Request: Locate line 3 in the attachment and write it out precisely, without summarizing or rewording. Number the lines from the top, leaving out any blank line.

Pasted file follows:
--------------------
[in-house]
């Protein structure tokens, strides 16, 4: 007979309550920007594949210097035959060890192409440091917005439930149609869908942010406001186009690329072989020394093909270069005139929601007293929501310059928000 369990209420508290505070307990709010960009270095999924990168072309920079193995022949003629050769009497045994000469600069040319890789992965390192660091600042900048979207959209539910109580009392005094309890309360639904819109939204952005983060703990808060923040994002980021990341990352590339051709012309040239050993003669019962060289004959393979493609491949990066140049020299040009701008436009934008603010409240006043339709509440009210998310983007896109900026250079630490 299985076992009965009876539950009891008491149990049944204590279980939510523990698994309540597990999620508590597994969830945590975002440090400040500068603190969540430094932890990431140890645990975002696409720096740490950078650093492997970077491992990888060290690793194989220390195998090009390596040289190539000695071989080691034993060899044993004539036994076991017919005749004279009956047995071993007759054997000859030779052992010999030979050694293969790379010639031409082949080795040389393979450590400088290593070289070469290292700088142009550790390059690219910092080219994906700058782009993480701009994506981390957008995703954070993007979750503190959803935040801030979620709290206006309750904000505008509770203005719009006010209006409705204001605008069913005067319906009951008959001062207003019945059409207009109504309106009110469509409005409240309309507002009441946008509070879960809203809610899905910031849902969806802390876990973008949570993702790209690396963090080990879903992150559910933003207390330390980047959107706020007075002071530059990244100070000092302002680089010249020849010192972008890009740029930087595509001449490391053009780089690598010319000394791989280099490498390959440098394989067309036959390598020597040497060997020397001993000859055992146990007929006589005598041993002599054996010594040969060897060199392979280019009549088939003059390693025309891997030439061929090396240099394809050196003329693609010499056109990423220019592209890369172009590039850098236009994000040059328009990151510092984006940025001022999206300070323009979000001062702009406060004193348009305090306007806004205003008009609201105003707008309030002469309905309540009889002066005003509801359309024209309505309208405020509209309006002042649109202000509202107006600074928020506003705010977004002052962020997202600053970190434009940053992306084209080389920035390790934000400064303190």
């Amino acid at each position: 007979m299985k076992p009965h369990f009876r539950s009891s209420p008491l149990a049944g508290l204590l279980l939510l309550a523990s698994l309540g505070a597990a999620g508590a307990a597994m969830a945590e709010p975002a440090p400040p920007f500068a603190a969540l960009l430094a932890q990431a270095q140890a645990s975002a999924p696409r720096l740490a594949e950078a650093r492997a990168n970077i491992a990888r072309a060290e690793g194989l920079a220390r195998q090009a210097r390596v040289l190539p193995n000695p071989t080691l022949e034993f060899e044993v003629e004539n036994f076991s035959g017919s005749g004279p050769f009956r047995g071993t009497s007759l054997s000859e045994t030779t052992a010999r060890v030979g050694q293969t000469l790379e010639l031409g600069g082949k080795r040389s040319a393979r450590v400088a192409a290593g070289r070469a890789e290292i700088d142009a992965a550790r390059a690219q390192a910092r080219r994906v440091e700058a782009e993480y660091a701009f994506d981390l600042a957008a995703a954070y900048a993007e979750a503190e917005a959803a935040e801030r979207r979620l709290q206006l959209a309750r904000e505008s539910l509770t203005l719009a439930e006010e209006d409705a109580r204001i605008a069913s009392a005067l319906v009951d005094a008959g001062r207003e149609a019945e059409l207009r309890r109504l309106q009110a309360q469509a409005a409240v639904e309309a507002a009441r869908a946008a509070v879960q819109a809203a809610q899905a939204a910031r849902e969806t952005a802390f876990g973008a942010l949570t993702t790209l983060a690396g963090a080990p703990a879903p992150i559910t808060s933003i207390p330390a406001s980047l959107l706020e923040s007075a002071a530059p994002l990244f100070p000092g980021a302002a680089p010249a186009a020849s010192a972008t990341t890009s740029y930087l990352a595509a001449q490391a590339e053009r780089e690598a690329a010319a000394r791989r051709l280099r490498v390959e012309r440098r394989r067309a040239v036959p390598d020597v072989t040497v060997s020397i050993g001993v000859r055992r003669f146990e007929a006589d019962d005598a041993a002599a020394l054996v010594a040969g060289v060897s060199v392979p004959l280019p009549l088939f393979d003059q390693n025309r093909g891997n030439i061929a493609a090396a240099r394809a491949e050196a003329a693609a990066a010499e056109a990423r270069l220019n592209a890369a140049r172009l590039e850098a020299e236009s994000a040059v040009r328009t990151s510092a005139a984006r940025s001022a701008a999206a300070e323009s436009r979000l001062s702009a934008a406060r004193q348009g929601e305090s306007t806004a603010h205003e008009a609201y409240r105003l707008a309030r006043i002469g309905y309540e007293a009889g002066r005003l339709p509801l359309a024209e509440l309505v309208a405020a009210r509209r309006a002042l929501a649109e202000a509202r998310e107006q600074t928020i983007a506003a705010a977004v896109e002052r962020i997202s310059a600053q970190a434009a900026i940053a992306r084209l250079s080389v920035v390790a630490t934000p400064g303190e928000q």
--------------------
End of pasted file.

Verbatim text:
């Amino acid at each position: 007979m299985k076992p009965h369990f009876r539950s009891s209420p008491l149990a049944g508290l204590l279980l939510l309550a523990s698994l309540g505070a597990a999620g508590a307990a597994m969830a945590e709010p975002a440090p400040p920007f500068a603190a969540l960009l430094a932890q990431a270095q140890a645990s975002a999924p696409r720096l740490a594949e950078a650093r492997a990168n970077i491992a990888r072309a060290e690793g194989l920079a220390r195998q090009a210097r390596v040289l190539p193995n000695p071989t080691l022949e034993f060899e044993v003629e004539n036994f076991s035959g017919s005749g004279p050769f009956r047995g071993t009497s007759l054997s000859e045994t030779t052992a010999r060890v030979g050694q293969t000469l790379e010639l031409g600069g082949k080795r040389s040319a393979r450590v400088a192409a290593g070289r070469a890789e290292i700088d142009a992965a550790r390059a690219q390192a910092r080219r994906v440091e700058a782009e993480y660091a701009f994506d981390l600042a957008a995703a954070y900048a993007e979750a503190e917005a959803a935040e801030r979207r979620l709290q206006l959209a309750r904000e505008s539910l509770t203005l719009a439930e006010e209006d409705a109580r204001i605008a069913s009392a005067l319906v009951d005094a008959g001062r207003e149609a019945e059409l207009r309890r109504l309106q009110a309360q469509a409005a409240v639904e309309a507002a009441r869908a946008a509070v879960q819109a809203a809610q899905a939204a910031r849902e969806t952005a802390f876990g973008a942010l949570t993702t790209l983060a690396g963090a080990p703990a879903p992150i559910t808060s933003i207390p330390a406001s980047l959107l706020e923040s007075a002071a530059p994002l990244f100070p000092g980021a302002a680089p010249a186009a020849s010192a972008t990341t890009s740029y930087l990352a595509a001449q490391a590339e053009r780089e690598a690329a010319a000394r791989r051709l280099r490498v390959e012309r440098r394989r067309a040239v036959p390598d020597v072989t040497v060997s020397i050993g001993v000859r055992r003669f146990e007929a006589d019962d005598a041993a002599a020394l054996v010594a040969g060289v060897s060199v392979p004959l280019p009549l088939f393979d003059q390693n025309r093909g891997n030439i061929a493609a090396a240099r394809a491949e050196a003329a693609a990066a010499e056109a990423r270069l220019n592209a890369a140049r172009l590039e850098a020299e236009s994000a040059v040009r328009t990151s510092a005139a984006r940025s001022a701008a999206a300070e323009s436009r979000l001062s702009a934008a406060r004193q348009g929601e305090s306007t806004a603010h205003e008009a609201y409240r105003l707008a309030r006043i002469g309905y309540e007293a009889g002066r005003l339709p509801l359309a024209e509440l309505v309208a405020a009210r509209r309006a002042l929501a649109e202000a509202r998310e107006q600074t928020i983007a506003a705010a977004v896109e002052r962020i997202s310059a600053q970190a434009a900026i940053a992306r084209l250079s080389v920035v390790a630490t934000p400064g303190e928000q």